Terra di Seta Chianti Classico Pellegrini Della Seta 2008


Terra di Seta claims says it is the only completely kosher winery in Tuscany. This Chianti is very good, with dry, dusty flavors of bitter cherry. If it seems a bit austere, perhaps that’s the effect of 5 percent cabernet sauvignon, blended with 95 percent sangiovese. (Royal Wine)

Château Fourcas Dupré Listrac-Médoc 2007


Not a bad Médoc at all, lightly fruity yet structured with gravelly accents and discernible tannins. Accessible nonetheless. It cries out for lamb. (Royal Wine)

Celler de Capçanes Montsant Peraj Petita 2010


This wine from the Montsant, a Catalonian region in northeastern Spain, is made mostly of garnacha, or grenache, with some carignan and tempranillo. It’s lively and lightly tannic, with lovely, spicy, earthy flavors. (Royal Wine)

Segal’s Galil Cabernet Sauvignon Unfiltered 2007


A modern cabernet sauvignon that is as lush and ripe as anything from Napa Valley. Luxurious and tannic yet well-balanced, with a cushioning of oak. (Royal Wine)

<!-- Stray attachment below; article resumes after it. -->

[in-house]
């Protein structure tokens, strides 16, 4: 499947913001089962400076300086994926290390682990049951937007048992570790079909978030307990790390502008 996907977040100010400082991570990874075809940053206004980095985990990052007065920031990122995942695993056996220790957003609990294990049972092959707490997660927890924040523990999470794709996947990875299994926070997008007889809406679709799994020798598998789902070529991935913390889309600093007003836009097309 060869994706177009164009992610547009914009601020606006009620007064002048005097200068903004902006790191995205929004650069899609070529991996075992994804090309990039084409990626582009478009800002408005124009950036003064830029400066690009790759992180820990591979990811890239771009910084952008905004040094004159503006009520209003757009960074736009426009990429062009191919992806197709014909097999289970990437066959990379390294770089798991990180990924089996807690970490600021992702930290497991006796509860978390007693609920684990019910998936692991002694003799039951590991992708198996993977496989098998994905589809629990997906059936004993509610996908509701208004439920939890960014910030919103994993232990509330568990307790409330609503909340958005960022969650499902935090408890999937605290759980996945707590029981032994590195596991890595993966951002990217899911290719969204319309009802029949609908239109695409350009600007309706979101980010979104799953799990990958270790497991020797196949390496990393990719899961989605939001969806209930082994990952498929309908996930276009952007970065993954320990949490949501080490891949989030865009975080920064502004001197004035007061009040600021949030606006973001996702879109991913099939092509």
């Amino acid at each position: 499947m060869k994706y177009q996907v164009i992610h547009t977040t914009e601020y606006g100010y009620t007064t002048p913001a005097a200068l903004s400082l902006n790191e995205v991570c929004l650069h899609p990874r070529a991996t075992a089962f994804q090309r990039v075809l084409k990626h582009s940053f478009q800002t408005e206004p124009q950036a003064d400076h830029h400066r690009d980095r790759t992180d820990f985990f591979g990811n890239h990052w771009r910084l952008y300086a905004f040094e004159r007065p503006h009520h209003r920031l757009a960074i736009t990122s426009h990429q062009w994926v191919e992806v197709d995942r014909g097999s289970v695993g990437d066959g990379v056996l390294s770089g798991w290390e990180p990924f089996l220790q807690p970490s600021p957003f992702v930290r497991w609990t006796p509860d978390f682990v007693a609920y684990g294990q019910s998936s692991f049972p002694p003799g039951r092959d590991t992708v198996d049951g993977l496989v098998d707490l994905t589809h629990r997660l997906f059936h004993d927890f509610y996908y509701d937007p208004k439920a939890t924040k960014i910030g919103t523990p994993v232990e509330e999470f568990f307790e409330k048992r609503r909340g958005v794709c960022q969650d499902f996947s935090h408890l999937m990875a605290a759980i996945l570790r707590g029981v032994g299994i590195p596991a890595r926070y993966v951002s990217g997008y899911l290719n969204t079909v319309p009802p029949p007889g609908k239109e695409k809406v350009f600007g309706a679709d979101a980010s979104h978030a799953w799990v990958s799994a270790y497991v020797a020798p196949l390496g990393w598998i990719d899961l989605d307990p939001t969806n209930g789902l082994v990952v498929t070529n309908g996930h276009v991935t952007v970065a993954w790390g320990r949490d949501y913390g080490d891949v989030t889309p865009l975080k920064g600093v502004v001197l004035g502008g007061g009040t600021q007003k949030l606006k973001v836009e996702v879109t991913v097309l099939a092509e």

Yatir Forest Judean Hills 2009


This Bordeaux blend is 49 percent cabernet sauvignon, 10 percent merlot and an unusual 41 percent petit verdot. It’s ripe and mouth-filling, yet is complex and elegant. (Royal Wine)

Domaine du Castel Judean Hills Petit Castel 2010


Fruity, well-structured and complex, 50 percent cabernet sauvignon, 45 percent merlot, 5 percent petit verdot. This highly polished Bordeaux blend belies its 15 percent alcohol heft. (Royal Wine)

A version of this review appeared in print on March 20, 2013, on page D4 of the New York edition with the headline: Less Sweetness, More Joy on the Seder Wine List.